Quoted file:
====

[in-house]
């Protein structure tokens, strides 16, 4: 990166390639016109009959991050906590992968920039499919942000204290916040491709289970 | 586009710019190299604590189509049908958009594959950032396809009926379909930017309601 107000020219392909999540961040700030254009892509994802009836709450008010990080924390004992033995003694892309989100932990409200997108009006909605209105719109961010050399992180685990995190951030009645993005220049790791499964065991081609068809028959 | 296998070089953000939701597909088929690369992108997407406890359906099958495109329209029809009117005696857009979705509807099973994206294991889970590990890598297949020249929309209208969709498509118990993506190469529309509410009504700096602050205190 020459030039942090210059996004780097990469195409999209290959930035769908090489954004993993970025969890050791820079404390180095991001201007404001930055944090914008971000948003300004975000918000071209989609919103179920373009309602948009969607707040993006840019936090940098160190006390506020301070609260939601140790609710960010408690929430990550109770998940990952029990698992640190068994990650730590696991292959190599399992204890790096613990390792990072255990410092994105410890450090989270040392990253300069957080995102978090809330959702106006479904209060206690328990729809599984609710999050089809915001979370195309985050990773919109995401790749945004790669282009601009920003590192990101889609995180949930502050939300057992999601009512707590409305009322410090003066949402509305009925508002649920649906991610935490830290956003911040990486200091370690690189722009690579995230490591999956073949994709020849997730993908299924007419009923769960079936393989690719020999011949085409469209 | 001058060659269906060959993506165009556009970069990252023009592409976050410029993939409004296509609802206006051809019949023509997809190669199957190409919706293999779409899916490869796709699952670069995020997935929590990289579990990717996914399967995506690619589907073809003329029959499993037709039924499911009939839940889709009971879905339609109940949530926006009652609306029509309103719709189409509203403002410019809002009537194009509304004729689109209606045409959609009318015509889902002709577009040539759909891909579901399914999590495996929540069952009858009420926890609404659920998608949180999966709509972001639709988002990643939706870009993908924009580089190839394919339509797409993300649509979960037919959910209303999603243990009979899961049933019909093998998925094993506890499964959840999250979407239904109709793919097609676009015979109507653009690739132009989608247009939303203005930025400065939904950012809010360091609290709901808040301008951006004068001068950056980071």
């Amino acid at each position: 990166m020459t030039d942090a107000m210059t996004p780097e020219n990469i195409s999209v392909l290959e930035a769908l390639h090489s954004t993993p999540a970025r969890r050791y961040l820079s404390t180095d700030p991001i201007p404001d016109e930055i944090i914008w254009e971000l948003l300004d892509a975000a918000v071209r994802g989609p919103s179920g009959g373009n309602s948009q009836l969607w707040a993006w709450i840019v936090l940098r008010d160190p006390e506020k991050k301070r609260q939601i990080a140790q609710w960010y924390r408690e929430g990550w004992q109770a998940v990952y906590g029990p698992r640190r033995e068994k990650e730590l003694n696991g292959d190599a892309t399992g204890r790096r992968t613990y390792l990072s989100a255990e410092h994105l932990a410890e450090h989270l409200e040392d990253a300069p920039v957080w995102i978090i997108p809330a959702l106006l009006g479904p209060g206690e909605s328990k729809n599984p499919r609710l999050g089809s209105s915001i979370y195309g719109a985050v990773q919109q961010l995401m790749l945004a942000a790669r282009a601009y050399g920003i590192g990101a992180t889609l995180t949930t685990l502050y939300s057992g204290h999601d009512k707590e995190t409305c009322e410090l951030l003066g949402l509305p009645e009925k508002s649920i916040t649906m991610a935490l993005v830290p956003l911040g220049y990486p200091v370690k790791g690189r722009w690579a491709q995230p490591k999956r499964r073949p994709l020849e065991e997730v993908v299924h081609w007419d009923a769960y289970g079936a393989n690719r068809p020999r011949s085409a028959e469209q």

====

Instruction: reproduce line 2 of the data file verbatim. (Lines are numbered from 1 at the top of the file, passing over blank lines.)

């Protein structure tokens, strides 16, 4: 990166390639016109009959991050906590992968920039499919942000204290916040491709289970 | 586009710019190299604590189509049908958009594959950032396809009926379909930017309601 107000020219392909999540961040700030254009892509994802009836709450008010990080924390004992033995003694892309989100932990409200997108009006909605209105719109961010050399992180685990995190951030009645993005220049790791499964065991081609068809028959 | 296998070089953000939701597909088929690369992108997407406890359906099958495109329209029809009117005696857009979705509807099973994206294991889970590990890598297949020249929309209208969709498509118990993506190469529309509410009504700096602050205190 020459030039942090210059996004780097990469195409999209290959930035769908090489954004993993970025969890050791820079404390180095991001201007404001930055944090914008971000948003300004975000918000071209989609919103179920373009309602948009969607707040993006840019936090940098160190006390506020301070609260939601140790609710960010408690929430990550109770998940990952029990698992640190068994990650730590696991292959190599399992204890790096613990390792990072255990410092994105410890450090989270040392990253300069957080995102978090809330959702106006479904209060206690328990729809599984609710999050089809915001979370195309985050990773919109995401790749945004790669282009601009920003590192990101889609995180949930502050939300057992999601009512707590409305009322410090003066949402509305009925508002649920649906991610935490830290956003911040990486200091370690690189722009690579995230490591999956073949994709020849997730993908299924007419009923769960079936393989690719020999011949085409469209 | 001058060659269906060959993506165009556009970069990252023009592409976050410029993939409004296509609802206006051809019949023509997809190669199957190409919706293999779409899916490869796709699952670069995020997935929590990289579990990717996914399967995506690619589907073809003329029959499993037709039924499911009939839940889709009971879905339609109940949530926006009652609306029509309103719709189409509203403002410019809002009537194009509304004729689109209606045409959609009318015509889902002709577009040539759909891909579901399914999590495996929540069952009858009420926890609404659920998608949180999966709509972001639709988002990643939706870009993908924009580089190839394919339509797409993300649509979960037919959910209303999603243990009979899961049933019909093998998925094993506890499964959840999250979407239904109709793919097609676009015979109507653009690739132009989608247009939303203005930025400065939904950012809010360091609290709901808040301008951006004068001068950056980071």